A Wrinkle In Time tells the story of Meg Murry, an imaginative and rebellious teenager, whose father goes missing while working on a government project called The Tesseract (akin to a wormhole). Meg, her little brother, and a neighbor must pass through a time tunnel to battle the alien totalitarian regime that has kidnapped their father. Mrs Whatsit and company become their other-worldly guides.
Madeleine completed A Wrinkle in Time in early 1960, at age 42. After those twenty-six rejections, her agent returned the manuscript and Madeleine put it in a drawer.
I received many rejection letters and I used to put the kids to bed and take my dogs and walk them down the long dirt road in front of my house and cry my eyes out. Yet I couldn’t stop writing and I kept on writing. I had no choice. I might never get published, but I had to keep writing.
After a decade in the country, the family returned to New York so Hugh could revive his acting career (he eventually became a well-known soap opera star). Madeleine found a job teaching grade school.
At Christmas, Madeleine threw a tea party for her mother. One of the guests knew John C. Farrar of Farrar, Straus and Giroux, and arranged for Madeleine to meet him. Although his company didn’t accept children’s books at the time, Farrar loved the novel and ultimately published it.
Wrinkle won the 1963 Newbery Medal, awarded annually by the American Library Association for the most distinguished American children’s book.
A Wrinkle In Time Was Banned in the 1990s
A Wrinkle In Time shows up in the top-25 Most Banned Books of the 1990s because its magical and scientific elements seemingly challenge Christian precepts. This shocked Madeleine, a devout Episcopalian.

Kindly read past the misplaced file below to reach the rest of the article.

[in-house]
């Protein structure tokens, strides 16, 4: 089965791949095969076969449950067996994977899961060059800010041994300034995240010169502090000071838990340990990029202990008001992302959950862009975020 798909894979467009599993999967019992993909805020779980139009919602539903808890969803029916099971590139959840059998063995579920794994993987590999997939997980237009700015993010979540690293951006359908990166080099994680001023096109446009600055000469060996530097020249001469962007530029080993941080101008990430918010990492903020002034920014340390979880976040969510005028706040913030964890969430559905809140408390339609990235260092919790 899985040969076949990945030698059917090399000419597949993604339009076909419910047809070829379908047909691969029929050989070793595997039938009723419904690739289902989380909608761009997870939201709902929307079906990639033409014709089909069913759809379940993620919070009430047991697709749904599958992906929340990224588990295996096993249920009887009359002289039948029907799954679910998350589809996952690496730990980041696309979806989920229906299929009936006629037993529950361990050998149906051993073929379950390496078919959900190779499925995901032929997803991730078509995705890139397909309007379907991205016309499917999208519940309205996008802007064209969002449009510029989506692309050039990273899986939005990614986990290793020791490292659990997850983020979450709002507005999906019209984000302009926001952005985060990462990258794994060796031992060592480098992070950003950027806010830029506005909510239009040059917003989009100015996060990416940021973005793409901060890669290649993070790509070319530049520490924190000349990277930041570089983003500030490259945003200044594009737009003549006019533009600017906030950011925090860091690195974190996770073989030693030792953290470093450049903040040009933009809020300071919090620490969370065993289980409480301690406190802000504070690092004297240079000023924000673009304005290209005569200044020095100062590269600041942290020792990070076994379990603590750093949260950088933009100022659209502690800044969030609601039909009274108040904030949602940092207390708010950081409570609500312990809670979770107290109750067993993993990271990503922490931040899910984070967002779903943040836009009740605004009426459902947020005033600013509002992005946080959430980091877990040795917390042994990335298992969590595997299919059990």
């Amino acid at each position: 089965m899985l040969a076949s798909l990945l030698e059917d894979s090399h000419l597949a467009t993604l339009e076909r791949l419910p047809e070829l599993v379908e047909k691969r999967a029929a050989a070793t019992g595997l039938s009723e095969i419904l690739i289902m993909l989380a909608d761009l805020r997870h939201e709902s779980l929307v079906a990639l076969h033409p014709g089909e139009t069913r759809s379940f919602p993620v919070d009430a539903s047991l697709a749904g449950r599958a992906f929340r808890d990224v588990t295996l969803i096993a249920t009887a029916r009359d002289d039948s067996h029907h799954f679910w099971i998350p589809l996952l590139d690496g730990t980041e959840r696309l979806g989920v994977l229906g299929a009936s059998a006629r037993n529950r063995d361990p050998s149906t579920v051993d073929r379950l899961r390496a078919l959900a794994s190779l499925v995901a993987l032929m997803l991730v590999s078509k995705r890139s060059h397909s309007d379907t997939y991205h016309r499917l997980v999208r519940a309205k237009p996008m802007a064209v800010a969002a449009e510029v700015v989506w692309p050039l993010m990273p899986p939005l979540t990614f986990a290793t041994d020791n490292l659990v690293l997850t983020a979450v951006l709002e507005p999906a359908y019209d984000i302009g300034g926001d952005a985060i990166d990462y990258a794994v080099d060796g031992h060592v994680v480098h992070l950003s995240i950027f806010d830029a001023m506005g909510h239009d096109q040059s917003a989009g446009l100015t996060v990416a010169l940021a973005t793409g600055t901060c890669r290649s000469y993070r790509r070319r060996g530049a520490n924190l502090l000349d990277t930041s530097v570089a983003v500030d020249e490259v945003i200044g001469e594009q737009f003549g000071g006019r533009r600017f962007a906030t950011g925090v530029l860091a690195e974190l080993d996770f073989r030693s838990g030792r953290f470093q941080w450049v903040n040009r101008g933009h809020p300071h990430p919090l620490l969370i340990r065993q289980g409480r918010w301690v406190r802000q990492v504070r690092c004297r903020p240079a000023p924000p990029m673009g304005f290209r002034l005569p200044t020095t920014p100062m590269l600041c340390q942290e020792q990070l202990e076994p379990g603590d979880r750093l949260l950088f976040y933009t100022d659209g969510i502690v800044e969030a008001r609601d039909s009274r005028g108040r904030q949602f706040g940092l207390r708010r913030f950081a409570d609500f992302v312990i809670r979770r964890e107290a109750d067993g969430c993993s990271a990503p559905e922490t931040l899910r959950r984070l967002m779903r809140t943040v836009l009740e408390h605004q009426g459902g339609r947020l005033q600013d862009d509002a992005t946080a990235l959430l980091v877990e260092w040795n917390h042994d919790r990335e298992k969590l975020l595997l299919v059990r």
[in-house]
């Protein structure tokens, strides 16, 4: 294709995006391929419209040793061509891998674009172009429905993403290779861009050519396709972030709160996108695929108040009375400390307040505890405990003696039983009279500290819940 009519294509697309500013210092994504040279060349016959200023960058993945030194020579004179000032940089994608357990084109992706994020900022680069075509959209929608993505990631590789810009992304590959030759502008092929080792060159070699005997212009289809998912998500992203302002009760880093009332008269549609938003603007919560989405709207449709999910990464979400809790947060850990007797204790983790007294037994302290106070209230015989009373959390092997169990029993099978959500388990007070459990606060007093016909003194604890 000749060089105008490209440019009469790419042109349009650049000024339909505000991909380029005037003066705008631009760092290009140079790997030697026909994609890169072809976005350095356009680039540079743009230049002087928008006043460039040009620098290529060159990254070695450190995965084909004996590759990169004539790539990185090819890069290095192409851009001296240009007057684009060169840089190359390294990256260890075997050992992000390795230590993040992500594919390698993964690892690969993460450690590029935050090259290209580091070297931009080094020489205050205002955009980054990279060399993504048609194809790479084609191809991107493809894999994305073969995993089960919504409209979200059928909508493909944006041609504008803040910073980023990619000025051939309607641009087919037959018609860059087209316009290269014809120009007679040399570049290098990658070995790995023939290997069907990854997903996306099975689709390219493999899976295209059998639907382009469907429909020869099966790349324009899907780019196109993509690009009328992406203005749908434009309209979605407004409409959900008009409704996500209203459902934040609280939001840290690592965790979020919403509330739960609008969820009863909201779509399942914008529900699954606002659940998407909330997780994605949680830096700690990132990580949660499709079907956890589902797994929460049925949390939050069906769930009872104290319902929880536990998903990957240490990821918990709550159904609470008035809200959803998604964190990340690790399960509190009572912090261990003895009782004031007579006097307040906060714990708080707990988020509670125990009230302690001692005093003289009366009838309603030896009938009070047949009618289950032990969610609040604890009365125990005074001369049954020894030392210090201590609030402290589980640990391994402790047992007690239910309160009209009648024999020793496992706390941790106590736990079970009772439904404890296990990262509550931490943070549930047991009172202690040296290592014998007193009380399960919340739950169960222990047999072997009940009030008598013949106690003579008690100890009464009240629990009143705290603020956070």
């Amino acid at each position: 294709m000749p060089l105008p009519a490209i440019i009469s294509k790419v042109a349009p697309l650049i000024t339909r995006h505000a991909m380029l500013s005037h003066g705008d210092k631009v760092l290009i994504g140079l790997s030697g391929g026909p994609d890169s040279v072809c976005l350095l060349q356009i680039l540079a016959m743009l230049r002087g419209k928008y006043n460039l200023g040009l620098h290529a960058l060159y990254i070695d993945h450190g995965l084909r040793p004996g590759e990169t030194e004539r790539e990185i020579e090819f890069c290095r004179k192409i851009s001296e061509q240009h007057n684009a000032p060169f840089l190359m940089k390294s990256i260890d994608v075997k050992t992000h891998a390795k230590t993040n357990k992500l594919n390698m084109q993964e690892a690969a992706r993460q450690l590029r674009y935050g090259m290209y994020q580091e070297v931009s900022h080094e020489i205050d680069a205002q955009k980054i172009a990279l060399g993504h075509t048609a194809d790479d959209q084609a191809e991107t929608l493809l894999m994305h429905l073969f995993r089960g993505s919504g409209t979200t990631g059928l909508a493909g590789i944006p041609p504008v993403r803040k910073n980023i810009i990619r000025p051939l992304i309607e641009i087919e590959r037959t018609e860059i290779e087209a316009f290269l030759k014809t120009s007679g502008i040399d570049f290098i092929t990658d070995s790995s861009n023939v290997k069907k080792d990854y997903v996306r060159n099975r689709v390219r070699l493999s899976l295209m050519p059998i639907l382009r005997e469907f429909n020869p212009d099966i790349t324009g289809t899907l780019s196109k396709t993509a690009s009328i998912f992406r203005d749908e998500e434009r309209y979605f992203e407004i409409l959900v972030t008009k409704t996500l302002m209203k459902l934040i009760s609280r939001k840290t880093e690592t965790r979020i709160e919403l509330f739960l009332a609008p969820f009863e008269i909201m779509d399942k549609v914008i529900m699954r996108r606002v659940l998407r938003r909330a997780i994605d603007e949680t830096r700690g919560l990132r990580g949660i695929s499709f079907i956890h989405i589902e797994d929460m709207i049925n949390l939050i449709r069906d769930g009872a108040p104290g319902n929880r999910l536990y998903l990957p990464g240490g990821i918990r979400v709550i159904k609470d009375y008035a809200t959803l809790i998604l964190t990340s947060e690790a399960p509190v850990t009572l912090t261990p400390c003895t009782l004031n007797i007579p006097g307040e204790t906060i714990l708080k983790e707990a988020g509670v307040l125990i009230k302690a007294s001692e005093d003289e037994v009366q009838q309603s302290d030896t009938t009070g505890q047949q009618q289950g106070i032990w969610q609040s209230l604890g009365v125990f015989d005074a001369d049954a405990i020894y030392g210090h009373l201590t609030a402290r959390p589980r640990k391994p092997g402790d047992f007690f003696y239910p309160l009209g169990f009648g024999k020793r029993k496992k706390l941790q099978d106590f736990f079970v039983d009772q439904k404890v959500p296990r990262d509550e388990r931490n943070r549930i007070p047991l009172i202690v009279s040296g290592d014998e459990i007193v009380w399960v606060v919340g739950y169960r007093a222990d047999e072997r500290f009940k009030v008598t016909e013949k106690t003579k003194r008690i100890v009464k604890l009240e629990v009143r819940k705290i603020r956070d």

First I felt horror, then anger, and finally I said, “Ah, the hell with it.” It’s great publicity, really.
(I love that bit of ironic profanity.) Madeleine wrote over fifty books in her lifetime, including plays, prayer books, poetry, and nonfiction. Most have overtly spiritual themes.
At age 74, against her family’s wishes, she trekked across Antarctica. The journey resulted in a spiritual memoir titled Penguins and Golden Calves, “a captivating discussion of how opening oneself up to icons, or everyday ‘windows to God,’ leads to the development of a rich and deeply spiritual faith” (from the jacket).
From being an imaginative, misunderstood, sometimes neglected child, Madeleine transformed into a late-blooming author who inspired a whole generation. Writer Anne Lamott spoke for many of us recently:
A Wrinkle in Time saved me because it so captured the grief and sense of isolation I felt as a child. I was 8 years old when it came out, in third grade, and I believed in it—in the plot, the people and the emotional truth of their experience.
Madeleine L’Engle’s journey affirms that, as she put it, “Life is worth living; the adventure is worth taking”—at any age.
Have you read A Wrinkle In Time? Does it hold up in today’s young adult market?
- Madeleine L’Engle’s website
- New York Times Obituary
- New Yorker Profile: Madeleine L’Engle
- Guardian Books: “A Wrinkle in Time, well worth two Newbery medals“
- American Catholic: “Madeleine L’Engle: An Epic in Time“